Georgia is one of five states being watched closely by national civil rights groups for voting problems, an effort that comes as the nation holds its first presidential election since the U. S. Supreme Court struck down a key provision in the national Voting Rights Act.
A report released Friday by the Leadership Conference Education Fund highlights among examples a legal fight last year in Georgia’s Hancock County, which involved what local elections official Marion Warren said Friday was a purge of African American voters. A federal court order reinstated many of those voters after groups including the Georgia NAACP and the national Lawyers’ Committee for Civil Rights Under Law sued.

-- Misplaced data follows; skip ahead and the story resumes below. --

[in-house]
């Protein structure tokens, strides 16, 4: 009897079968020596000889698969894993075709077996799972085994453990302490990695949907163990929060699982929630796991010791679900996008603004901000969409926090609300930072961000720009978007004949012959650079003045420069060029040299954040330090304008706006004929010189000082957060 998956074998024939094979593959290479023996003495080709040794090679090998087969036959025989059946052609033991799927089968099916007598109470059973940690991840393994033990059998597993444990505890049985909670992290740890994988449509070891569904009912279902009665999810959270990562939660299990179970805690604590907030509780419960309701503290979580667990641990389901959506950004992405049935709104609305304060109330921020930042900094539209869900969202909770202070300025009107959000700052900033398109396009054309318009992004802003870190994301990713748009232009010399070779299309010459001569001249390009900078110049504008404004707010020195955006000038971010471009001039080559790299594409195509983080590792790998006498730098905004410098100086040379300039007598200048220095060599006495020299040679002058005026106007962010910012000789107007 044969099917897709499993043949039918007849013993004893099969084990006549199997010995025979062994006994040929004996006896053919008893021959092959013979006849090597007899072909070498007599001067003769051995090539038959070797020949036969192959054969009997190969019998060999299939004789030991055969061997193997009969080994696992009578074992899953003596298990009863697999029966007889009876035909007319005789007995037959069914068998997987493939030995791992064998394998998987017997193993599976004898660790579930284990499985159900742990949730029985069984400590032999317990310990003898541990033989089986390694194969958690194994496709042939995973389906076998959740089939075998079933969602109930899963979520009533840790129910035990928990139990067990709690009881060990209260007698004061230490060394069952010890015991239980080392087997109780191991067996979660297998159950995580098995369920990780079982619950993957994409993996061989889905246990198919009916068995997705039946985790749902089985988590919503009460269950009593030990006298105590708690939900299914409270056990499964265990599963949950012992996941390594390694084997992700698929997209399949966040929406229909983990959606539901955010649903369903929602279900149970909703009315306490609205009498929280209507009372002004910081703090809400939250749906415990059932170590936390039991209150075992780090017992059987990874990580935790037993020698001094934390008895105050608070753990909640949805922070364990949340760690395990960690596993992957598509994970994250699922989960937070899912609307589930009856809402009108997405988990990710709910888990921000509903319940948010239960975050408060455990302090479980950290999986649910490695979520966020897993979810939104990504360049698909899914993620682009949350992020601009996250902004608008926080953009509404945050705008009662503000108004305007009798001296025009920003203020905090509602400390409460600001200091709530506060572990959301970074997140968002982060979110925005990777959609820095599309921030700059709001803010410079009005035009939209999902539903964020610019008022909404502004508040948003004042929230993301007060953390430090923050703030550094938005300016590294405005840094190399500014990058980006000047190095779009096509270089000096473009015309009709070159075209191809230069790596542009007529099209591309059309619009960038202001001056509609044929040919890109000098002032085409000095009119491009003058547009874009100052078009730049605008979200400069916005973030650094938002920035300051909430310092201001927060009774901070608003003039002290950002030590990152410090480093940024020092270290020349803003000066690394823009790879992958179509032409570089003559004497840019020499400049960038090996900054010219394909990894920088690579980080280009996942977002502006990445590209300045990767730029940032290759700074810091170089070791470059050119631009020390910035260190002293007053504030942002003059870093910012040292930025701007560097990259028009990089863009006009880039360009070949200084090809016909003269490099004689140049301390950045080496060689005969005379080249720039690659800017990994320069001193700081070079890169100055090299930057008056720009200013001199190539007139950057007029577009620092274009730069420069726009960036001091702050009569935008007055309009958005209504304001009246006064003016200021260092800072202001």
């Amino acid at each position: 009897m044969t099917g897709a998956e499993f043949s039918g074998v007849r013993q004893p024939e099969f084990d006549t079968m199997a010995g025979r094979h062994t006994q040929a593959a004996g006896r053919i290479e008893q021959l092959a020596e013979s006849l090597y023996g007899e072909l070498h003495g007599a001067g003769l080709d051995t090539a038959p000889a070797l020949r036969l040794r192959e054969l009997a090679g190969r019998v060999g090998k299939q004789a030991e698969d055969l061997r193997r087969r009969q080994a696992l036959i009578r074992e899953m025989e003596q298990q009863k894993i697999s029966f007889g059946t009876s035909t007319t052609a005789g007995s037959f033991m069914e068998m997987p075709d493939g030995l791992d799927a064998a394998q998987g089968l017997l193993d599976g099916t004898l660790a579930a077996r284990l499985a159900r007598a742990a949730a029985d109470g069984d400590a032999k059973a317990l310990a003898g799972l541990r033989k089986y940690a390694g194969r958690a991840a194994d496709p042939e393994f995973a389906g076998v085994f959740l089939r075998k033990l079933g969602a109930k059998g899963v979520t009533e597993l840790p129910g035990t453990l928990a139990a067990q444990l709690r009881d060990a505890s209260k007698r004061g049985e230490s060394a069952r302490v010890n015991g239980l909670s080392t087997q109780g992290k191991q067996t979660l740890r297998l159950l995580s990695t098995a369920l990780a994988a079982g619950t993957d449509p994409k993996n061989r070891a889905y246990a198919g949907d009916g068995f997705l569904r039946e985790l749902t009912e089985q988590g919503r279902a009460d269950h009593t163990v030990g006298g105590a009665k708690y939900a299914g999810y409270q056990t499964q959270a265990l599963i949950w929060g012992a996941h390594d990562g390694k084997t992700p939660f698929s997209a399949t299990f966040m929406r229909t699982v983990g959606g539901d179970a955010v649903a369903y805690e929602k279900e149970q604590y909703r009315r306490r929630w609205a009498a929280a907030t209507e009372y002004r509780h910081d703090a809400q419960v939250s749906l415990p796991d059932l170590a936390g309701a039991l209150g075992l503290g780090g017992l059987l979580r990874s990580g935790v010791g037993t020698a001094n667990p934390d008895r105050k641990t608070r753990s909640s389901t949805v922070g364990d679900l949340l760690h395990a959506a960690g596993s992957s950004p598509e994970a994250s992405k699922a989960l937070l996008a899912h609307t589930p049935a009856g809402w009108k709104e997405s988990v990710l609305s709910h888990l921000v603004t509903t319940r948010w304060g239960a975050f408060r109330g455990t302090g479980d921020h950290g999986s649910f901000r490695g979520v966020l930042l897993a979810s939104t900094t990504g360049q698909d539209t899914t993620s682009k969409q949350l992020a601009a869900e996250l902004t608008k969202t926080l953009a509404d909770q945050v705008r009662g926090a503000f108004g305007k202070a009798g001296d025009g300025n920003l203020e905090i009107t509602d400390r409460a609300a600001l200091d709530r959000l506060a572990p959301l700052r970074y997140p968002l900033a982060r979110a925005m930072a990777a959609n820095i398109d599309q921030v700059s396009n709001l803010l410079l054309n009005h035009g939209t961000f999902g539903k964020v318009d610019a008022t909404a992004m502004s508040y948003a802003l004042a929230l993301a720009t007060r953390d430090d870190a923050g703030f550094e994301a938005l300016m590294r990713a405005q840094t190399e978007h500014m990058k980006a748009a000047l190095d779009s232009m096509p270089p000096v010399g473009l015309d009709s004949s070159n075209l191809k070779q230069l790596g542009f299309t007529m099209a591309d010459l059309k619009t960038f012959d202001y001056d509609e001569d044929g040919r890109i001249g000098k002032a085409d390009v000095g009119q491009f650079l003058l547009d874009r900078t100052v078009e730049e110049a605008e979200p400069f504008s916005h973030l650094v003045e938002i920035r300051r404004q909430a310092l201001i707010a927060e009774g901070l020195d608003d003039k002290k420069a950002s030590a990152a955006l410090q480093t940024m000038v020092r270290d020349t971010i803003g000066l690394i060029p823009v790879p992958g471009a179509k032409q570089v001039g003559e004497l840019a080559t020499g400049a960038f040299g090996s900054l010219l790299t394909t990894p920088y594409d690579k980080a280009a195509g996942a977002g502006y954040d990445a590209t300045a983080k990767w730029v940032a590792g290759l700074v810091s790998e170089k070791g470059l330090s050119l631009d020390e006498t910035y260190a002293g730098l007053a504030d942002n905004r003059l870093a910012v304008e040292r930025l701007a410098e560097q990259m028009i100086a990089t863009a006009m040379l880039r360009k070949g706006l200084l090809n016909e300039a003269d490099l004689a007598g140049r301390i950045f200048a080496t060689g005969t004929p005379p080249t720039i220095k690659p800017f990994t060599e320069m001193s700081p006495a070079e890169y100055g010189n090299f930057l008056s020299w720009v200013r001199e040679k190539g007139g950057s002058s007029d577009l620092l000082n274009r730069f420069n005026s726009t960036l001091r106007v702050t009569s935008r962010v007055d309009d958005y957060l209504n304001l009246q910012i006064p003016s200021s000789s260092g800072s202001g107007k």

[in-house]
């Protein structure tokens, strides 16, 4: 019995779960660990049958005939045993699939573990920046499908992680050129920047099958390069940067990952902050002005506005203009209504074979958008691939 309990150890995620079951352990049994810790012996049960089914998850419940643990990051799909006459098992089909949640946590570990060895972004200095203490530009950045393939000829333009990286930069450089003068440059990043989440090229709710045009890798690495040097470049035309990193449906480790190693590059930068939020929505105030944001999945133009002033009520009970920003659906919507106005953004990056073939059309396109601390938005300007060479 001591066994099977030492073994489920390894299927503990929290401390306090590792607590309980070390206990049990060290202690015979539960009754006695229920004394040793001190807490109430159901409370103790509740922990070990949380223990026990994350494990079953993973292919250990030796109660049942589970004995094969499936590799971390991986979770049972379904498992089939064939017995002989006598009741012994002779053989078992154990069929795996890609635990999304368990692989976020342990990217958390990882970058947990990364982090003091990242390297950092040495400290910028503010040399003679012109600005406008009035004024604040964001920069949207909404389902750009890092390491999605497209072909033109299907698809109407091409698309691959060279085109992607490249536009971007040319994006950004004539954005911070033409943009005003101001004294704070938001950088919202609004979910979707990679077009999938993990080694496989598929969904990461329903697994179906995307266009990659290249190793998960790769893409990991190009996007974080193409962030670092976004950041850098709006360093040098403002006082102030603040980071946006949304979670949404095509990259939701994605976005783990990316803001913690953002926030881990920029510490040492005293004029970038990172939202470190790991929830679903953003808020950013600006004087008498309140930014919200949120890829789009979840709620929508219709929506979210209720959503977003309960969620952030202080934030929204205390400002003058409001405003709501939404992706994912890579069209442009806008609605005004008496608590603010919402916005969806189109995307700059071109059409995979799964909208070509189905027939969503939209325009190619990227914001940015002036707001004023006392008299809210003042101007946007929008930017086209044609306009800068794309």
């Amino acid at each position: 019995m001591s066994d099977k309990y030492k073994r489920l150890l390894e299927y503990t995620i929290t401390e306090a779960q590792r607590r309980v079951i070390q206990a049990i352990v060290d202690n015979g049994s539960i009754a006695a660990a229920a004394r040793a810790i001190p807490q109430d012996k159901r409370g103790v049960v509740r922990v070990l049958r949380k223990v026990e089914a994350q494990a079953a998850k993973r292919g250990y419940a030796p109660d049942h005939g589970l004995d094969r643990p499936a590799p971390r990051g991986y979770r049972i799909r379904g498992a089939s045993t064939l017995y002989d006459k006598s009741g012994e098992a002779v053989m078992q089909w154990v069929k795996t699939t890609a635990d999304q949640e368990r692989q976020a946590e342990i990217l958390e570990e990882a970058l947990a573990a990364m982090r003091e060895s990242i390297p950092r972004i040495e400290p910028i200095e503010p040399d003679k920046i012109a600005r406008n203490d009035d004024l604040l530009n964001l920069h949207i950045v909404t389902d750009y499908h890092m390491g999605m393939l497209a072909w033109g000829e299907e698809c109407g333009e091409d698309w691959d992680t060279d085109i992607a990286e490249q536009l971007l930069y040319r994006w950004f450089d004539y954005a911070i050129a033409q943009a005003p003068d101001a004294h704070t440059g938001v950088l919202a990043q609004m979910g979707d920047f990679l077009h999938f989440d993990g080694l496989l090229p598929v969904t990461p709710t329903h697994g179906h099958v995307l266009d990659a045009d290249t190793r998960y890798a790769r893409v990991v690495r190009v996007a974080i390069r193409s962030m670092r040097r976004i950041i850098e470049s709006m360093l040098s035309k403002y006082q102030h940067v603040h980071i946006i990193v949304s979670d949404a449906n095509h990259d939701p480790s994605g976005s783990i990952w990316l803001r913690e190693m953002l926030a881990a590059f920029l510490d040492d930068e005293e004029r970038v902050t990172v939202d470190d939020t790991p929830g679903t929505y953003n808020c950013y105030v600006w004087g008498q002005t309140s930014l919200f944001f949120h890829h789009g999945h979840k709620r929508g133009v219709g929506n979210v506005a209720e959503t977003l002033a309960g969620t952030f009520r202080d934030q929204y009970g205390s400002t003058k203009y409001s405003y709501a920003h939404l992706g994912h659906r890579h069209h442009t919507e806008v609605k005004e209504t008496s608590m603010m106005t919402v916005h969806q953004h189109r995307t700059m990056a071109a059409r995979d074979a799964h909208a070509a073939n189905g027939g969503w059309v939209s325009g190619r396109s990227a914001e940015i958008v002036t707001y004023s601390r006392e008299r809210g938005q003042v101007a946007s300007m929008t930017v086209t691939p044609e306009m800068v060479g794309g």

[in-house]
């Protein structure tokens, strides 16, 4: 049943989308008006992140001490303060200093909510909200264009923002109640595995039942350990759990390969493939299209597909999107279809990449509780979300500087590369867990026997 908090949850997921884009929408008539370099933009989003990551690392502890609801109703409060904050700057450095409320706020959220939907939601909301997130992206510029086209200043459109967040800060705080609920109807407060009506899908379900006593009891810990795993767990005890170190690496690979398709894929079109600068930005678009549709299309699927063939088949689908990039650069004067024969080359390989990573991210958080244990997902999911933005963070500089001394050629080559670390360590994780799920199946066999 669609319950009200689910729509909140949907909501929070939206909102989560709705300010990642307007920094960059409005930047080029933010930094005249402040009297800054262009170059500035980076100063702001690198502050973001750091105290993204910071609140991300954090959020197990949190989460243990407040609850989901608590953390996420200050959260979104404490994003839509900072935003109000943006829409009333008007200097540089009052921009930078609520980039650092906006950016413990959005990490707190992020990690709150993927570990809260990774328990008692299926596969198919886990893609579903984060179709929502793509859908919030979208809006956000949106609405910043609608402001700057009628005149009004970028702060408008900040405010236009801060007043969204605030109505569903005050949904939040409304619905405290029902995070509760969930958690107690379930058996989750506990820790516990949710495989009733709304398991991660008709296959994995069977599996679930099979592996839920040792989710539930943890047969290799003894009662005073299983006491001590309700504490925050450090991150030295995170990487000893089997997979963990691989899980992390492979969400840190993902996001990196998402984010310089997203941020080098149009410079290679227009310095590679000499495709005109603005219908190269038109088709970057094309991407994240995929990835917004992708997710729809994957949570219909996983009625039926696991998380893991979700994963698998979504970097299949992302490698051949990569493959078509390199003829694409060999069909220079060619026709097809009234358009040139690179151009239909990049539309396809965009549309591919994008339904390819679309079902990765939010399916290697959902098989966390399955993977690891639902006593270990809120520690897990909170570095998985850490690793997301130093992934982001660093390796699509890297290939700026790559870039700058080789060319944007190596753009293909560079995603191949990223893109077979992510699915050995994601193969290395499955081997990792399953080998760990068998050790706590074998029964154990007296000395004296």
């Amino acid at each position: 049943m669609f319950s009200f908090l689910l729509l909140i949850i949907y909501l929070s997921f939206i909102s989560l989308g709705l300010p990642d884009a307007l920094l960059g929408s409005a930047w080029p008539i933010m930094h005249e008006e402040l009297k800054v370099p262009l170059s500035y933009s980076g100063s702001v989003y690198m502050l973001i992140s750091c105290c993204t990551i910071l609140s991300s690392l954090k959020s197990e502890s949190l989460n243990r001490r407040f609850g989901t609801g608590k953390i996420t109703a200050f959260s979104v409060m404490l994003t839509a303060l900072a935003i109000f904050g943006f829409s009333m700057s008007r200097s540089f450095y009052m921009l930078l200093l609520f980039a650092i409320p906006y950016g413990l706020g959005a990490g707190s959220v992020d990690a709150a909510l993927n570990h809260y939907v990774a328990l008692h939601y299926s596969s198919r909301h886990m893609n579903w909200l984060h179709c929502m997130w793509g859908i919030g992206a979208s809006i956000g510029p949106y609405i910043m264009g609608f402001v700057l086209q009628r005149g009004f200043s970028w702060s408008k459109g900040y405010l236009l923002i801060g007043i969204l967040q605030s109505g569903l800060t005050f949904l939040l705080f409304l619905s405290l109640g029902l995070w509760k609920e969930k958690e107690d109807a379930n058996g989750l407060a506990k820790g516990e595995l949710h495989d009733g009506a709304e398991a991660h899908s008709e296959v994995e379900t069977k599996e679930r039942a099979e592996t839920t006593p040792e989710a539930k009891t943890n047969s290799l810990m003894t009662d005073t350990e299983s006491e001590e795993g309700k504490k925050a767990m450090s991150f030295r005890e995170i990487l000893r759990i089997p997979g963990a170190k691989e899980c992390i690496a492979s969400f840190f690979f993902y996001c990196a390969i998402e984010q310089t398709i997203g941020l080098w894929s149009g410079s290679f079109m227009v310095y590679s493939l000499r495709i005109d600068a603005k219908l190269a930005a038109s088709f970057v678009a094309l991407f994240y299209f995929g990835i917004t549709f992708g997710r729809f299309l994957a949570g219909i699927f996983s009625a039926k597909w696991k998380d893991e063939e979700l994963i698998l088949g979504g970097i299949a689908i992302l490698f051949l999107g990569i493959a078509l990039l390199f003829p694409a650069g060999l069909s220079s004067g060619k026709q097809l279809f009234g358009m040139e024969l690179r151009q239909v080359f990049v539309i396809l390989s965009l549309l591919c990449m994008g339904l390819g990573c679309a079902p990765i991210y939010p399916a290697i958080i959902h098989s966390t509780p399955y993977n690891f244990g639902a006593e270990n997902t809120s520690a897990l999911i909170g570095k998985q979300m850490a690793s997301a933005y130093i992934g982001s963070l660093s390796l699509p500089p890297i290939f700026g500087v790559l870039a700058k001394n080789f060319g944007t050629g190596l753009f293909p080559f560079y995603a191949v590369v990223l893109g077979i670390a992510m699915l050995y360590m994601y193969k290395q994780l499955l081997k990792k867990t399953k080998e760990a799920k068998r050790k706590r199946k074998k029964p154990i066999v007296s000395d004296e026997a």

In all, the national groups are watching developments in Arizona, Florida, Georgia, North Carolina and Virginia. The report, which was funded in part by groups including the ACLU and the NAACP Legal Defense and Educational Fund, comes during the 3rd anniversary of the Supreme Court’s Shelby County v. Holder decision.
The decision overturned a federal elections mandate known as “Section 5” that required jurisdictions with a history of racial discrimination in voting to seek approval from the Department of Justice or federal courts before making changes to voting rules.